Posts Tagged Under: Puppet

Puppet – Identifying dead puppet code using puppet ghostbuster

This is a how-to guide on using:

First get this working so that you can access this gui dashboard:

Install rvm:

$ gpg --keyserver hkp:// --recv-keys 409B6B1796C275462A1703113804BB82D39DC0E3 7D2BAF1CF37B13E2069D6956105BD0E739499BDB
$ \curl -sSL | bash -s stable --ruby

Check rvm install is successful:

schowdhury@Shers-MacBook-Pro:~$ rvm --version
rvm 1.29.3 (latest) by Michal Papis, Piotr Kuczynski, Wayne E. Seguin []
schowdhury@Shers-MacBook-Pro:~$ rvm list

rvm rubies

=* ruby-2.4.1 [ x86_64 ]

# => - current
# =* - current && default
# * - default

schowdhury@Shers-MacBook-Pro:~$ ruby --version
ruby 2.4.1p111 (2017-03-22 revision 58053) [x86_64-darwin16]

Next install the following gems:

gem install puppet-ghostbuster
gem install r10k

Then clone your repo onto your laptop, and while in this repo, switch to the appropriate branch, then run:

$ r10k puppetfile install --verbose

then in a seperate bash terminal tab, run:

$ ssh -L 8080:localhost:8080 {puppetmaster-fqdn}

Now test this ssh tunnel by opening up a web browser and went to:


Puppet – External Facts

External facts is a great way to attach (arbitrary) metadata to a machine during the the launch of a new machine. E.g. when building a Centos 7 aws ec2 instance, you can generate the external facts via userdata.

Puppet can use these external facts in the way as any other fact. You can create external facts by simply creating a file. This file can be a:

  • shell script
  • yaml file

This file needs to be created inside any of the following 2 folders on a CentOS machine:

  • /opt/puppetlabs/facter/facts.d/
  • /etc/facter/facts.d

Note: you might need to create the above folders if they don’t already exist.

For example, let’s say I want to create 3 external facts, the ‘key-name=key-values’ are:


First off, let’s confirm that these facts don’t already exist:

[root@puppetagent1 ~]# facter -p role

[root@puppetagent1 ~]# facter -p pipeline_color


Puppet – Identifying redundant Puppet code using PuppetDB API

You can query the PuppetDB API to identify which puppet environments and classes that are no longer being used. This is handy for housekeeping purposes.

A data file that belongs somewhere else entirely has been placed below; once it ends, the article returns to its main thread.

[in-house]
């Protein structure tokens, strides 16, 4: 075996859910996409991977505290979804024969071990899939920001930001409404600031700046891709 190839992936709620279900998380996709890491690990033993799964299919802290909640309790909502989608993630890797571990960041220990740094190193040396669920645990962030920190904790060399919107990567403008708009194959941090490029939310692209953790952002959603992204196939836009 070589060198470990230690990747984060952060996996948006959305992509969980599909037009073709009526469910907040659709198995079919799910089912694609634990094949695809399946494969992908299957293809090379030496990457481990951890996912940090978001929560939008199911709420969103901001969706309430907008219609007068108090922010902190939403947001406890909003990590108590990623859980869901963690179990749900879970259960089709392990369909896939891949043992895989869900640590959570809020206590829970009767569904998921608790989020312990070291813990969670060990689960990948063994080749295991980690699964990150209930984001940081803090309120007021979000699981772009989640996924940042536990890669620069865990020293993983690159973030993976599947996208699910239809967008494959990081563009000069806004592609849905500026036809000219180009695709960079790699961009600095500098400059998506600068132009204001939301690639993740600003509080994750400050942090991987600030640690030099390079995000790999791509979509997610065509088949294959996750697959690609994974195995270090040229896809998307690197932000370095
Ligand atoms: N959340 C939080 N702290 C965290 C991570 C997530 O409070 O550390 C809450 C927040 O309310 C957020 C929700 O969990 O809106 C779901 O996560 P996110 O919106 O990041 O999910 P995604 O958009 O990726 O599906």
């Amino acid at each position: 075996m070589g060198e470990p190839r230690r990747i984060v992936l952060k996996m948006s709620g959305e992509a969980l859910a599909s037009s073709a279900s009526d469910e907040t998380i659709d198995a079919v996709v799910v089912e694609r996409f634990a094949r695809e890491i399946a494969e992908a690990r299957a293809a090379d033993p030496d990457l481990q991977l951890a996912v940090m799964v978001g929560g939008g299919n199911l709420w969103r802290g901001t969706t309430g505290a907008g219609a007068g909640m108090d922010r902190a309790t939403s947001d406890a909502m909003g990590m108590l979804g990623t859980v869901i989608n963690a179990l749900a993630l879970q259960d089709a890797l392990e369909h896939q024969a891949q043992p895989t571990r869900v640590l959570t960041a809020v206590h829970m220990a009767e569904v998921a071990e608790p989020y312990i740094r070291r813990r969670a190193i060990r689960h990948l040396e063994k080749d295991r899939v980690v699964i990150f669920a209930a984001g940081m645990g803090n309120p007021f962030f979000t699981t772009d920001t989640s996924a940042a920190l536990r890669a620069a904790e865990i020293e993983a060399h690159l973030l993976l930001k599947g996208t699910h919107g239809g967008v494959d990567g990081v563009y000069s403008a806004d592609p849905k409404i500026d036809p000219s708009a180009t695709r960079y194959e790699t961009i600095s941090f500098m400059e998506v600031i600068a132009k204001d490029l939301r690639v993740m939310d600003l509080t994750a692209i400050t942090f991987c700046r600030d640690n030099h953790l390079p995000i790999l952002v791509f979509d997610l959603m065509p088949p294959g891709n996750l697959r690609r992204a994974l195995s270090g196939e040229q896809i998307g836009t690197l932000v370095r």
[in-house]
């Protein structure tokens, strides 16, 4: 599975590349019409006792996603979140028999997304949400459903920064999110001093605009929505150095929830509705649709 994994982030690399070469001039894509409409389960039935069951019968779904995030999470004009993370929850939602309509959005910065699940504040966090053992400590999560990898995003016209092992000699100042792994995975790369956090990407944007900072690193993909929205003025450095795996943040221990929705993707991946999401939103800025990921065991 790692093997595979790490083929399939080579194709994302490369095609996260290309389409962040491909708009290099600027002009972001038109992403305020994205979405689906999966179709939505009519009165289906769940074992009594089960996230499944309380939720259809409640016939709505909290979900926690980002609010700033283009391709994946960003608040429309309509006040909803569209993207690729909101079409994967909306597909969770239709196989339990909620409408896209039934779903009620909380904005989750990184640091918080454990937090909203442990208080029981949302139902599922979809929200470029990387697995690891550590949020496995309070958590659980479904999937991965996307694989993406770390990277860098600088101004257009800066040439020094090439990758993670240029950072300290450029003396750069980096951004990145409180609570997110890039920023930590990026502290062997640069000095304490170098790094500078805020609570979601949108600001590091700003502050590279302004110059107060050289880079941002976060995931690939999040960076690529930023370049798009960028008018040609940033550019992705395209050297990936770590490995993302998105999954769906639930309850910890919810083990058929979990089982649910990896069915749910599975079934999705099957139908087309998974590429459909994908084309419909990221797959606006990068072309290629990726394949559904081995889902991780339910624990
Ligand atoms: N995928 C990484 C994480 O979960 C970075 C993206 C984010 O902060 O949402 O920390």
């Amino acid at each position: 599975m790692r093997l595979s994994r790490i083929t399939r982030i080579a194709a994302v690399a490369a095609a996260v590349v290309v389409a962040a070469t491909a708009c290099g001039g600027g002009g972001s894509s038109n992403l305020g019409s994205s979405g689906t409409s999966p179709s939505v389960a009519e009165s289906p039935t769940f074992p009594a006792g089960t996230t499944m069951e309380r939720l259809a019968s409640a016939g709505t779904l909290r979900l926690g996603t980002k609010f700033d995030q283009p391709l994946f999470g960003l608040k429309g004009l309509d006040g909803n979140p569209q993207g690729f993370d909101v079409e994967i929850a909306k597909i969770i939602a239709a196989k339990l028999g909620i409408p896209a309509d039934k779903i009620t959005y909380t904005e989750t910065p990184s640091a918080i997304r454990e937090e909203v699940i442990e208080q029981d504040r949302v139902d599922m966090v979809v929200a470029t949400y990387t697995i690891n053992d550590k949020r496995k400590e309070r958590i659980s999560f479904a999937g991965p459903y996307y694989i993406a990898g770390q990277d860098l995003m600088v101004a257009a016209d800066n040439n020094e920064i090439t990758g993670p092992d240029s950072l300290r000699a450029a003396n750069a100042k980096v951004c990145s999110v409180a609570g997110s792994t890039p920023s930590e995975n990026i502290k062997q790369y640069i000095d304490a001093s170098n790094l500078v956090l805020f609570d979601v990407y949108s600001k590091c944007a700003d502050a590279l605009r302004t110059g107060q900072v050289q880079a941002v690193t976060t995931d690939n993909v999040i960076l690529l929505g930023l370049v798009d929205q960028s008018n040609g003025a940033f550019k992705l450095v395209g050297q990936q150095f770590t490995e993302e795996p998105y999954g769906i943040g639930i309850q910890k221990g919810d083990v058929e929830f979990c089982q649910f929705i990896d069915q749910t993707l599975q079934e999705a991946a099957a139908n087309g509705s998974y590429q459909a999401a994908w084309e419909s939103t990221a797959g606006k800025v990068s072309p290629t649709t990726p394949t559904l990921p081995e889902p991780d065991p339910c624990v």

The commands covered in this tutorial needs to be run as the root user on the puppetmaster.

Note: I am using version 4 of the puppetdb api. So you might need to tweak these commands in order for them to work on other versions.

Also note, there is a really cool rubygem for identifying dead puppet code:

Identifying obselete control repo environments

The following command lists all the control repo environments that has one or more puppet agents attached to them:

$ curl -s -X GET http://localhost:8080/pdb/query/v4/nodes --data-urlencode 'pretty=true' | grep 'report_environment' | sort | uniq | awk '{print $NF}' | cut -d'"' -f2


puppet performance tuning

The latest version of PE 2016.4 has the capability to monitor the heap memory as a feature of puppet server 2.6.

this guide:

Thundering herd test:

After you’ve added hundreds of nodes to your deployment you may notice that your agents are running slow or timing out. When hundreds of nodes check in simultaneously to request a catalog, it might cause a so-called thundering herd of processes that causes CPU and memory performance to suffer. To verify that you have a thundering herd condition, you can run a query on the PuppetDB node (the master in a monolithic installation) to show how many nodes check in per minute.